The Ponti left Asia Minor playing their traditional musical instruments the lyra (three-stringed instrument), angion or dankiyo (bagpipe), zourna (wind instrument), and daouli (large drum). In Greece, the latter two instruments have disappeared in the Pontic communities, having been replaced by the more popular Greek-type orchestra made up of clarinet, accordion and drums, with the traditional Pontic lyra added. In the villages, the drum is a large daouli strapped over the shoulder to be easily carried for processions, and having a cymbal on top. In the towns and cities there would be a small and large drum set on the ground. This would be the most typical orchestra for weddings, holidays, and Pontic fraternal club dances.
In the United States, as in Greece, the lyra would be played at all occasions with electric amplification the latest addition. Although there may be four or five lyra players in a room, only one will play and interpret his music at any given time. The lyra would be there for all social gatherings, whether in the home, kafenion (café), or banquet hall. It also would be used to accompany the different performing groups exhibited on television or for any other occasion.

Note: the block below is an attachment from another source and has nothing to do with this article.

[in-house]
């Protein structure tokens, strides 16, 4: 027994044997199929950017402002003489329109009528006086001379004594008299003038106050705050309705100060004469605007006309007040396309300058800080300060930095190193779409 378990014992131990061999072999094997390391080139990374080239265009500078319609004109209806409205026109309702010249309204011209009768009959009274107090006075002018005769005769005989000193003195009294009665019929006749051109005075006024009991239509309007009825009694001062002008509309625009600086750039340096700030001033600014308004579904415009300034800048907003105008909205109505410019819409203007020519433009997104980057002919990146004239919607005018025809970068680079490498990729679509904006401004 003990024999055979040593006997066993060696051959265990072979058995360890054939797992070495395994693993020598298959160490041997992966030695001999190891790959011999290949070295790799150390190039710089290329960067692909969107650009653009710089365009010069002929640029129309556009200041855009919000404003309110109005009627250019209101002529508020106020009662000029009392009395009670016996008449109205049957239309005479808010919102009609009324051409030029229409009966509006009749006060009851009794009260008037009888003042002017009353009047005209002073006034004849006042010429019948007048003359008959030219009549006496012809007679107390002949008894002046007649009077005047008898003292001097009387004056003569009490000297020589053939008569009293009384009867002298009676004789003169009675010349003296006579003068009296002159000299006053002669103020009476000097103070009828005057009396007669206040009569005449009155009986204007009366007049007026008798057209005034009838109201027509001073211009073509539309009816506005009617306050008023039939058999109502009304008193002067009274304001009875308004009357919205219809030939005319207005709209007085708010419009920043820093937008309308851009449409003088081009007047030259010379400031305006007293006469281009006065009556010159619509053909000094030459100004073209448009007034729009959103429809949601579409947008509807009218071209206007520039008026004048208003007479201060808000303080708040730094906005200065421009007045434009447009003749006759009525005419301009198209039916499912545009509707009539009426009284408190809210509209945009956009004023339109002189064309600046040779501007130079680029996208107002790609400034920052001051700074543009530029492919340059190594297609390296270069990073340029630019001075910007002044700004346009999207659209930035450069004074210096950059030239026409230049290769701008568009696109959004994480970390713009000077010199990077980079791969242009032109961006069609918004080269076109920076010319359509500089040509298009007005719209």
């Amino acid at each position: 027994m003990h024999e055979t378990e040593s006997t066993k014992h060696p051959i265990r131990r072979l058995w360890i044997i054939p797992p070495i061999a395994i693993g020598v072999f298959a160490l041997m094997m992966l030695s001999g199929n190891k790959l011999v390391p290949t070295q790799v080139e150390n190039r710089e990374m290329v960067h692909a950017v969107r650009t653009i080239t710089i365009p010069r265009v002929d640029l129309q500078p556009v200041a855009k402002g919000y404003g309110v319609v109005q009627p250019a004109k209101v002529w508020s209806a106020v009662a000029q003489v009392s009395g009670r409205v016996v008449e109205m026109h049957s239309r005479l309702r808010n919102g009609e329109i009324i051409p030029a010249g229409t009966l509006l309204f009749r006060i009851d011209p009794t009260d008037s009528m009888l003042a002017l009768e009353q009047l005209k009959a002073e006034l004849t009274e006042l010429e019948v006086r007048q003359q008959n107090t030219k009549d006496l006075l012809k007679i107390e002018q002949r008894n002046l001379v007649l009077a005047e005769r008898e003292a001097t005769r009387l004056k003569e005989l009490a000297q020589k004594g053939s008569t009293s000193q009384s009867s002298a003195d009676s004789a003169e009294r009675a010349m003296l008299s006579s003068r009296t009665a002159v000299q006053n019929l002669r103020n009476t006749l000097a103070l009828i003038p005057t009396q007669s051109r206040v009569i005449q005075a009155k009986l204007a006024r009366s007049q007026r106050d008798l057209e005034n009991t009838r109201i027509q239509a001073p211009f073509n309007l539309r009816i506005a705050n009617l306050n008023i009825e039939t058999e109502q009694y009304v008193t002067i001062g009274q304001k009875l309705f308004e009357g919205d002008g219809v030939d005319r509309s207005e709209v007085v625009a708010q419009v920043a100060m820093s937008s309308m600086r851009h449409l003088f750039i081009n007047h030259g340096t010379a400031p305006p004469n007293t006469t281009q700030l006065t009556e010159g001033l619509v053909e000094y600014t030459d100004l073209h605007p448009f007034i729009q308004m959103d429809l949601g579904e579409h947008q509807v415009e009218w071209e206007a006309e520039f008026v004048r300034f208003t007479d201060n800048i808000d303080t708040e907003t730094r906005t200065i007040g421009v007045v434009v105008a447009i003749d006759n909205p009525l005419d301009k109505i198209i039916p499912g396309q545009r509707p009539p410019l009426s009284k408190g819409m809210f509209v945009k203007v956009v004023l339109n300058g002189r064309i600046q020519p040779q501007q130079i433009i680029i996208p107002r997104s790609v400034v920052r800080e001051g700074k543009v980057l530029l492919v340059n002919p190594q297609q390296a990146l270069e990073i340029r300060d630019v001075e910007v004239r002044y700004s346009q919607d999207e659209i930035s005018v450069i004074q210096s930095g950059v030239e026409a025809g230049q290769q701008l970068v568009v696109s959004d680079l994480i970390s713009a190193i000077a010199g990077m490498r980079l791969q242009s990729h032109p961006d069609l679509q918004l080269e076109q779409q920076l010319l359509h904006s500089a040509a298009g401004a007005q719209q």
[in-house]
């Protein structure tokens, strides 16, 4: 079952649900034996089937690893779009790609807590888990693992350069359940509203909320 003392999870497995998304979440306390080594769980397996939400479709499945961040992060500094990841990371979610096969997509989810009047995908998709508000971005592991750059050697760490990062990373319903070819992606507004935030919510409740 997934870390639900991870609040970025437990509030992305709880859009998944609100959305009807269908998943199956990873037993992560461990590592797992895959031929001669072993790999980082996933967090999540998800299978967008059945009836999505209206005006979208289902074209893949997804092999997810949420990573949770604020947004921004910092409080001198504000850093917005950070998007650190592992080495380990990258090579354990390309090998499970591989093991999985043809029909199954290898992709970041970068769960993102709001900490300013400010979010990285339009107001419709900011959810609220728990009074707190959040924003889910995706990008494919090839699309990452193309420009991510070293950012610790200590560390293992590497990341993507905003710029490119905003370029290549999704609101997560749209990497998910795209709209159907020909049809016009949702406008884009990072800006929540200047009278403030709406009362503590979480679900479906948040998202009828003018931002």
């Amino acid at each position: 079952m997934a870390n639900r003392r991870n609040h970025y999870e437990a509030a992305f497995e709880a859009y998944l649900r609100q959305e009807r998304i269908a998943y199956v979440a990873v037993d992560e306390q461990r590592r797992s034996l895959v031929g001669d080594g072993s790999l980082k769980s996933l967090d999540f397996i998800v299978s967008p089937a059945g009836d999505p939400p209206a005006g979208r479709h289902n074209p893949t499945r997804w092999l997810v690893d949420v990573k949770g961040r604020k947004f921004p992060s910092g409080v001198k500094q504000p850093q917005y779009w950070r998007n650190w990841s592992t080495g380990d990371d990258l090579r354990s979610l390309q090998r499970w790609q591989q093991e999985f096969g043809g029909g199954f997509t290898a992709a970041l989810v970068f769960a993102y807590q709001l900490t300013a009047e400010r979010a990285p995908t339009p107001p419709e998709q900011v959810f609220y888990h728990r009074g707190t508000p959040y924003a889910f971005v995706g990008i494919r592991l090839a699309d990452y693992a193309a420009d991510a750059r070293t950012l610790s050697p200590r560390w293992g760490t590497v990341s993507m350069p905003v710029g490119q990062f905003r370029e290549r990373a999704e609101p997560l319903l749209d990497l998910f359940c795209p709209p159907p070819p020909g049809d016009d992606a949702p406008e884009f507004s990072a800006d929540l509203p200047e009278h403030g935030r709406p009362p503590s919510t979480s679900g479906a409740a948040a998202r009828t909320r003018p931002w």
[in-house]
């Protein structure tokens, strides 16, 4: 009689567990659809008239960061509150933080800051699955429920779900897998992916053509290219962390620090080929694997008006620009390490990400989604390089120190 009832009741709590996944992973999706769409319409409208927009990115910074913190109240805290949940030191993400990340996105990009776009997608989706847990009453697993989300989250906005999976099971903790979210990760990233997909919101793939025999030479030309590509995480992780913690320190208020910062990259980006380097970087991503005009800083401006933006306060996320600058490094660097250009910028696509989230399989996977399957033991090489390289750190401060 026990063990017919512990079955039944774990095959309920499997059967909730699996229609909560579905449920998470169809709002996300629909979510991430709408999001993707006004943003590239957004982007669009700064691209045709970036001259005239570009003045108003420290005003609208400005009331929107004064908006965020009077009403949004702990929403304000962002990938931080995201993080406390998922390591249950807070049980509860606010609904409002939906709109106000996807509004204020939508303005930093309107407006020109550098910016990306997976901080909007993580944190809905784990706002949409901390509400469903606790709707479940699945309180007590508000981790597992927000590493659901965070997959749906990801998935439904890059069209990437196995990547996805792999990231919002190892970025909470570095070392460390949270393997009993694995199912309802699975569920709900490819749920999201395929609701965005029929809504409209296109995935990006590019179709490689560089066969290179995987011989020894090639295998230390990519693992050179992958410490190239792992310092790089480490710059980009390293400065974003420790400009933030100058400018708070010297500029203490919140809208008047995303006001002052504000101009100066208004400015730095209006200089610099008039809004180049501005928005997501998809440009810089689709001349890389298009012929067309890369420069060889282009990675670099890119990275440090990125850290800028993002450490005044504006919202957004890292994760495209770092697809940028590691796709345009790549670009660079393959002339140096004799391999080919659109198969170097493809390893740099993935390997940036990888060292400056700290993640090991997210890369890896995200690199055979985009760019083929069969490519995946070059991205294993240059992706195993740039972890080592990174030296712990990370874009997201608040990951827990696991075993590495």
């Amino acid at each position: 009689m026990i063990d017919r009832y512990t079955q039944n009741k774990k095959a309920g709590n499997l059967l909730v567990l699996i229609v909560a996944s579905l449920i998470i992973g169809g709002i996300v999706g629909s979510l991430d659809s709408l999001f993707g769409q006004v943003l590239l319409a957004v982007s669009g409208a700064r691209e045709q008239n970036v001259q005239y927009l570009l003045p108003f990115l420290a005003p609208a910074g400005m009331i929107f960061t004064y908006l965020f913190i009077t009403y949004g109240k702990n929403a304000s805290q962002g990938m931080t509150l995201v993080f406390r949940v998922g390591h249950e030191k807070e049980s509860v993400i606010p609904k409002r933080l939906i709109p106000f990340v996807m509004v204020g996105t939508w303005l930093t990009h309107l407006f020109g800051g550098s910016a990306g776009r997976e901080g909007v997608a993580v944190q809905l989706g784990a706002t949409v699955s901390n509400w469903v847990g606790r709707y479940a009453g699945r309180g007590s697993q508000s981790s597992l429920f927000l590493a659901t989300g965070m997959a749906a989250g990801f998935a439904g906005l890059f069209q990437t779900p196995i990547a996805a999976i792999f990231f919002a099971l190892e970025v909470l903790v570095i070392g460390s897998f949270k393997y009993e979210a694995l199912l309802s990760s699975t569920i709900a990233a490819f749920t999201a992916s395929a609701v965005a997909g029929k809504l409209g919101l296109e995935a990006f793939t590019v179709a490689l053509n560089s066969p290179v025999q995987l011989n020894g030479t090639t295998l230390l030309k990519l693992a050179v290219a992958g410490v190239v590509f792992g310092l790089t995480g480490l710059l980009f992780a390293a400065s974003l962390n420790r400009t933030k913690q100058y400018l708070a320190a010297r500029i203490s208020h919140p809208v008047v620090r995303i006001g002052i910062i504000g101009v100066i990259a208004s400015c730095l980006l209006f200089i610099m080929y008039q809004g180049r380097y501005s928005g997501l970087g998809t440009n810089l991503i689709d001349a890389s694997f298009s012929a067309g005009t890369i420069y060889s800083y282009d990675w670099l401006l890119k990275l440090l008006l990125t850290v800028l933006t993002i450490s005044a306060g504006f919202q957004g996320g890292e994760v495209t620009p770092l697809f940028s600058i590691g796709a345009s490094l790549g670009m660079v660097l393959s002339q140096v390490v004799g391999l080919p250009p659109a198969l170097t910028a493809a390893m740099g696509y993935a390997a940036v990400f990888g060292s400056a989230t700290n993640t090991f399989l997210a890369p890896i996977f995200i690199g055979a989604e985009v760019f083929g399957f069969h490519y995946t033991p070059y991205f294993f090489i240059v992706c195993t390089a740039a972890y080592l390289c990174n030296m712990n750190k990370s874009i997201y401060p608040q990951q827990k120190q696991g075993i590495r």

In some villages in Northern Greece, the angion would be found. While attending a wedding, Ethel Raim and I were sitting in a kafenion, having a drink, waiting for the newly married couple to return from church. An angion player accompanied a group of men who were singing, and then he played for their dances. But the angion is neither as commonly found, nor as popular as the other Pontic instruments.